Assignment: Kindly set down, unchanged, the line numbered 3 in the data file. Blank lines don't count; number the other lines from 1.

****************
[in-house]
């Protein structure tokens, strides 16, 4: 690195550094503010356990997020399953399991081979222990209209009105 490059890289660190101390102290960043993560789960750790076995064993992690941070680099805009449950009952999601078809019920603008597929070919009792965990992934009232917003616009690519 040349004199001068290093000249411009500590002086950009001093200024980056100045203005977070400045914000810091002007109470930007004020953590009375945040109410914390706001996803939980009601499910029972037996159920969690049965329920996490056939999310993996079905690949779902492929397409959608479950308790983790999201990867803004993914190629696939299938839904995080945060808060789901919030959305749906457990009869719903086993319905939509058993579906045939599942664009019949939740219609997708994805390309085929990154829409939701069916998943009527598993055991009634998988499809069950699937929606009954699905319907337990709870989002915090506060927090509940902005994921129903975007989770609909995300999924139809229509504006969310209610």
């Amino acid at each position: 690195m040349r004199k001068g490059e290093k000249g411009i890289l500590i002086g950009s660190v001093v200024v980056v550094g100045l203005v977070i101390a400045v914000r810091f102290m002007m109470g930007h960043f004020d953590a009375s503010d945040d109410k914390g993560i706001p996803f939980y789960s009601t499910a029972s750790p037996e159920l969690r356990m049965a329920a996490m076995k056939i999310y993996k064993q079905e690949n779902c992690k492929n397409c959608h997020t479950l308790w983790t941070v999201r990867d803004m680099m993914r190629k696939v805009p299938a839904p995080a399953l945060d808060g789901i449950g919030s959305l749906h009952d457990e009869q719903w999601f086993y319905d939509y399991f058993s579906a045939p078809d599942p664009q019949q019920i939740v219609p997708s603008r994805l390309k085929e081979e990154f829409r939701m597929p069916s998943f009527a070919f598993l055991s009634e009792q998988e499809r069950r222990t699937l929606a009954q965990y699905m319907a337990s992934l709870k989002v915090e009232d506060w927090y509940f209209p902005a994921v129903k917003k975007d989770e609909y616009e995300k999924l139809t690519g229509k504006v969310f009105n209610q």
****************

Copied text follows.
């Amino acid at each position: 690195m040349r004199k001068g490059e290093k000249g411009i890289l500590i002086g950009s660190v001093v200024v980056v550094g100045l203005v977070i101390a400045v914000r810091f102290m002007m109470g930007h960043f004020d953590a009375s503010d945040d109410k914390g993560i706001p996803f939980y789960s009601t499910a029972s750790p037996e159920l969690r356990m049965a329920a996490m076995k056939i999310y993996k064993q079905e690949n779902c992690k492929n397409c959608h997020t479950l308790w983790t941070v999201r990867d803004m680099m993914r190629k696939v805009p299938a839904p995080a399953l945060d808060g789901i449950g919030s959305l749906h009952d457990e009869q719903w999601f086993y319905d939509y399991f058993s579906a045939p078809d599942p664009q019949q019920i939740v219609p997708s603008r994805l390309k085929e081979e990154f829409r939701m597929p069916s998943f009527a070919f598993l055991s009634e009792q998988e499809r069950r222990t699937l929606a009954q965990y699905m319907a337990s992934l709870k989002v915090e009232d506060w927090y509940f209209p902005a994921v129903k917003k975007d989770e609909y616009e995300k999924l139809t690519g229509k504006v969310f009105n209610q």